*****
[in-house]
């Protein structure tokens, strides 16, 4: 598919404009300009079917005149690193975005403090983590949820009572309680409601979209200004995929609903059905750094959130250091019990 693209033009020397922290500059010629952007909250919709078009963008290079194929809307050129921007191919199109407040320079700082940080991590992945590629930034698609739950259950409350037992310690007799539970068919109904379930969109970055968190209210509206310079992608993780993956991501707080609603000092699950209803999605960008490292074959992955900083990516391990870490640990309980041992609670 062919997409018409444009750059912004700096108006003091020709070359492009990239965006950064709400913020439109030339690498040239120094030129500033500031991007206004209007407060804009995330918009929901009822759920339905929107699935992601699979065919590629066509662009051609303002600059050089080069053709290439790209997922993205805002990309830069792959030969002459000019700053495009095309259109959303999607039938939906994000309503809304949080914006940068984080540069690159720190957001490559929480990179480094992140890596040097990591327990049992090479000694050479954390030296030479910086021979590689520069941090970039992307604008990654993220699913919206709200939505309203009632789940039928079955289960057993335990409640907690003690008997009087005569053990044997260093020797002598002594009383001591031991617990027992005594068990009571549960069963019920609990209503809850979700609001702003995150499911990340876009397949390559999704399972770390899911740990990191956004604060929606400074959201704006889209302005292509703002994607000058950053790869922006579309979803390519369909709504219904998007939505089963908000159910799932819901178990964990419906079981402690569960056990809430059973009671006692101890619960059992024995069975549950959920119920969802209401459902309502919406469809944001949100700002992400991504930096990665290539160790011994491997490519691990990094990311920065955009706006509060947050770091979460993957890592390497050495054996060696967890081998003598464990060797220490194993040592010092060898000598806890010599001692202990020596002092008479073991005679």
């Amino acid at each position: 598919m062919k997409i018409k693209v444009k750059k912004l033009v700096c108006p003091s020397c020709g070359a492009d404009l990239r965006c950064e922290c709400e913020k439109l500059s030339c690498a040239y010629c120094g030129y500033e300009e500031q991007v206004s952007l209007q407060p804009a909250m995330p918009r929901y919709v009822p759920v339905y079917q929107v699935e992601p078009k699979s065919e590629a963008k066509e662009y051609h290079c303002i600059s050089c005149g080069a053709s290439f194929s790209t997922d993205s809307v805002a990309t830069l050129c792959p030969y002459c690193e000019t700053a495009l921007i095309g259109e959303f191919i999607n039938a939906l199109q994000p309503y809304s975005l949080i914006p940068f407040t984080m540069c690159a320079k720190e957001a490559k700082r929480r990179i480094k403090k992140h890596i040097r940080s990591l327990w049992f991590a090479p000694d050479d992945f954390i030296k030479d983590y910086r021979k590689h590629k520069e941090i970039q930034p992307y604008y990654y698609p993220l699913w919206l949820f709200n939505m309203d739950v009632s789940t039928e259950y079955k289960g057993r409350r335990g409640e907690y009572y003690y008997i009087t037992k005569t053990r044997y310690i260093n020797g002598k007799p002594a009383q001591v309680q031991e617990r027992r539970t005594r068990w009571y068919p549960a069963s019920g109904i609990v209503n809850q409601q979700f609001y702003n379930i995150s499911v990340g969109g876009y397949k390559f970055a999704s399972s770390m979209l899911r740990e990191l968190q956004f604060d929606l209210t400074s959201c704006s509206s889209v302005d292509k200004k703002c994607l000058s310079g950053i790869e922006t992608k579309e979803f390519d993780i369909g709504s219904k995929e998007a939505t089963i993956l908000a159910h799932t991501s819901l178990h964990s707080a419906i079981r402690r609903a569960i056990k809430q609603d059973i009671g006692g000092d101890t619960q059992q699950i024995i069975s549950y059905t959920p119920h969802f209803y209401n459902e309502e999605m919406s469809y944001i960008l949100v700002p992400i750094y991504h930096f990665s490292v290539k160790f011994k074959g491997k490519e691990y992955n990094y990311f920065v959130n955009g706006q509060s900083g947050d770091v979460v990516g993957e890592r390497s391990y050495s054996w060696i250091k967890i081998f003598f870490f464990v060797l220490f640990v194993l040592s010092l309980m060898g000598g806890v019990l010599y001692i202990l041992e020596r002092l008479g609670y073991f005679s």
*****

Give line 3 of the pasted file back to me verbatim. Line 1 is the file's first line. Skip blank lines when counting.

């Amino acid at each position: 598919m062919k997409i018409k693209v444009k750059k912004l033009v700096c108006p003091s020397c020709g070359a492009d404009l990239r965006c950064e922290c709400e913020k439109l500059s030339c690498a040239y010629c120094g030129y500033e300009e500031q991007v206004s952007l209007q407060p804009a909250m995330p918009r929901y919709v009822p759920v339905y079917q929107v699935e992601p078009k699979s065919e590629a963008k066509e662009y051609h290079c303002i600059s050089c005149g080069a053709s290439f194929s790209t997922d993205s809307v805002a990309t830069l050129c792959p030969y002459c690193e000019t700053a495009l921007i095309g259109e959303f191919i999607n039938a939906l199109q994000p309503y809304s975005l949080i914006p940068f407040t984080m540069c690159a320079k720190e957001a490559k700082r929480r990179i480094k403090k992140h890596i040097r940080s990591l327990w049992f991590a090479p000694d050479d992945f954390i030296k030479d983590y910086r021979k590689h590629k520069e941090i970039q930034p992307y604008y990654y698609p993220l699913w919206l949820f709200n939505m309203d739950v009632s789940t039928e259950y079955k289960g057993r409350r335990g409640e907690y009572y003690y008997i009087t037992k005569t053990r044997y310690i260093n020797g002598k007799p002594a009383q001591v309680q031991e617990r027992r539970t005594r068990w009571y068919p549960a069963s019920g109904i609990v209503n809850q409601q979700f609001y702003n379930i995150s499911v990340g969109g876009y397949k390559f970055a999704s399972s770390m979209l899911r740990e990191l968190q956004f604060d929606l209210t400074s959201c704006s509206s889209v302005d292509k200004k703002c994607l000058s310079g950053i790869e922006t992608k579309e979803f390519d993780i369909g709504s219904k995929e998007a939505t089963i993956l908000a159910h799932t991501s819901l178990h964990s707080a419906i079981r402690r609903a569960i056990k809430q609603d059973i009671g006692g000092d101890t619960q059992q699950i024995i069975s549950y059905t959920p119920h969802f209803y209401n459902e309502e999605m919406s469809y944001i960008l949100v700002p992400i750094y991504h930096f990665s490292v290539k160790f011994k074959g491997k490519e691990y992955n990094y990311f920065v959130n955009g706006q509060s900083g947050d770091v979460v990516g993957e890592r390497s391990y050495s054996w060696i250091k967890i081998f003598f870490f464990v060797l220490f640990v194993l040592s010092l309980m060898g000598g806890v019990l010599y001692i202990l041992e020596r002092l008479g609670y073991f005679s």